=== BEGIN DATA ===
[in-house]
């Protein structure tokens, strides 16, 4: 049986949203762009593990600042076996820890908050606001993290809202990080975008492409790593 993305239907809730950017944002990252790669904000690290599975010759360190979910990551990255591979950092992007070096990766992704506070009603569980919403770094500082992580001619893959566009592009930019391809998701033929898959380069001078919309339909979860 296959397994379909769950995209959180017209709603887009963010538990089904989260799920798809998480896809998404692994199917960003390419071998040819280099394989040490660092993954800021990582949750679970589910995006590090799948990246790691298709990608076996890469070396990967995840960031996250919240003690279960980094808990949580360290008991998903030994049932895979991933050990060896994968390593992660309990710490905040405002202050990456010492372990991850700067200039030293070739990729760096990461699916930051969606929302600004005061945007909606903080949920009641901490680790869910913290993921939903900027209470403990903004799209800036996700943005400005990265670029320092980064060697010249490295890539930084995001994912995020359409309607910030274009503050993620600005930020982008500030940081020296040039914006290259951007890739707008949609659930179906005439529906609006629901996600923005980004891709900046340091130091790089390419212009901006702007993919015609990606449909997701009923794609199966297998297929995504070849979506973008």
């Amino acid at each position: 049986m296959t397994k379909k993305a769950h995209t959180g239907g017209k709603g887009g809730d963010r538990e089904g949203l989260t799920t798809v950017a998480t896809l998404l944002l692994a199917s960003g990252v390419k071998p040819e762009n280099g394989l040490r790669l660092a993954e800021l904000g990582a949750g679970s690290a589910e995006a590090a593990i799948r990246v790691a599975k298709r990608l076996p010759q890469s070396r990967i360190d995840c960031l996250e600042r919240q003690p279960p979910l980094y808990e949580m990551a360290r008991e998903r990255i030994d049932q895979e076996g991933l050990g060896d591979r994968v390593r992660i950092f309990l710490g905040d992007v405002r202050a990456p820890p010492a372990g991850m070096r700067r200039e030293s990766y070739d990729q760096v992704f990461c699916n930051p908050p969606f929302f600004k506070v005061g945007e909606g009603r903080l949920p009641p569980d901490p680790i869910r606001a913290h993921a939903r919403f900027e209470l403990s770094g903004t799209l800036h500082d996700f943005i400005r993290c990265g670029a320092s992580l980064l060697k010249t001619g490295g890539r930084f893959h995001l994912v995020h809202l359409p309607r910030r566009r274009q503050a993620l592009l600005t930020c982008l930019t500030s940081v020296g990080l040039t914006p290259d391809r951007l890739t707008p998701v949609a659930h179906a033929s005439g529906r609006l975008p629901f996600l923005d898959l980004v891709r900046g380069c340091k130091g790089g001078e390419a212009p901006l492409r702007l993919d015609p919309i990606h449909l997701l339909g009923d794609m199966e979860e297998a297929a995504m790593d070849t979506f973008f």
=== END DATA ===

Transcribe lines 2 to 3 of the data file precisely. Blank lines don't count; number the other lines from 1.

């Protein structure tokens, strides 16, 4: 049986949203762009593990600042076996820890908050606001993290809202990080975008492409790593 993305239907809730950017944002990252790669904000690290599975010759360190979910990551990255591979950092992007070096990766992704506070009603569980919403770094500082992580001619893959566009592009930019391809998701033929898959380069001078919309339909979860 296959397994379909769950995209959180017209709603887009963010538990089904989260799920798809998480896809998404692994199917960003390419071998040819280099394989040490660092993954800021990582949750679970589910995006590090799948990246790691298709990608076996890469070396990967995840960031996250919240003690279960980094808990949580360290008991998903030994049932895979991933050990060896994968390593992660309990710490905040405002202050990456010492372990991850700067200039030293070739990729760096990461699916930051969606929302600004005061945007909606903080949920009641901490680790869910913290993921939903900027209470403990903004799209800036996700943005400005990265670029320092980064060697010249490295890539930084995001994912995020359409309607910030274009503050993620600005930020982008500030940081020296040039914006290259951007890739707008949609659930179906005439529906609006629901996600923005980004891709900046340091130091790089390419212009901006702007993919015609990606449909997701009923794609199966297998297929995504070849979506973008």
């Amino acid at each position: 049986m296959t397994k379909k993305a769950h995209t959180g239907g017209k709603g887009g809730d963010r538990e089904g949203l989260t799920t798809v950017a998480t896809l998404l944002l692994a199917s960003g990252v390419k071998p040819e762009n280099g394989l040490r790669l660092a993954e800021l904000g990582a949750g679970s690290a589910e995006a590090a593990i799948r990246v790691a599975k298709r990608l076996p010759q890469s070396r990967i360190d995840c960031l996250e600042r919240q003690p279960p979910l980094y808990e949580m990551a360290r008991e998903r990255i030994d049932q895979e076996g991933l050990g060896d591979r994968v390593r992660i950092f309990l710490g905040d992007v405002r202050a990456p820890p010492a372990g991850m070096r700067r200039e030293s990766y070739d990729q760096v992704f990461c699916n930051p908050p969606f929302f600004k506070v005061g945007e909606g009603r903080l949920p009641p569980d901490p680790i869910r606001a913290h993921a939903r919403f900027e209470l403990s770094g903004t799209l800036h500082d996700f943005i400005r993290c990265g670029a320092s992580l980064l060697k010249t001619g490295g890539r930084f893959h995001l994912v995020h809202l359409p309607r910030r566009r274009q503050a993620l592009l600005t930020c982008l930019t500030s940081v020296g990080l040039t914006p290259d391809r951007l890739t707008p998701v949609a659930h179906a033929s005439g529906r609006l975008p629901f996600l923005d898959l980004v891709r900046g380069c340091k130091g790089g001078e390419a212009p901006l492409r702007l993919d015609p919309i990606h449909l997701l339909g009923d794609m199966e979860e297998a297929a995504m790593d070849t979506f973008f």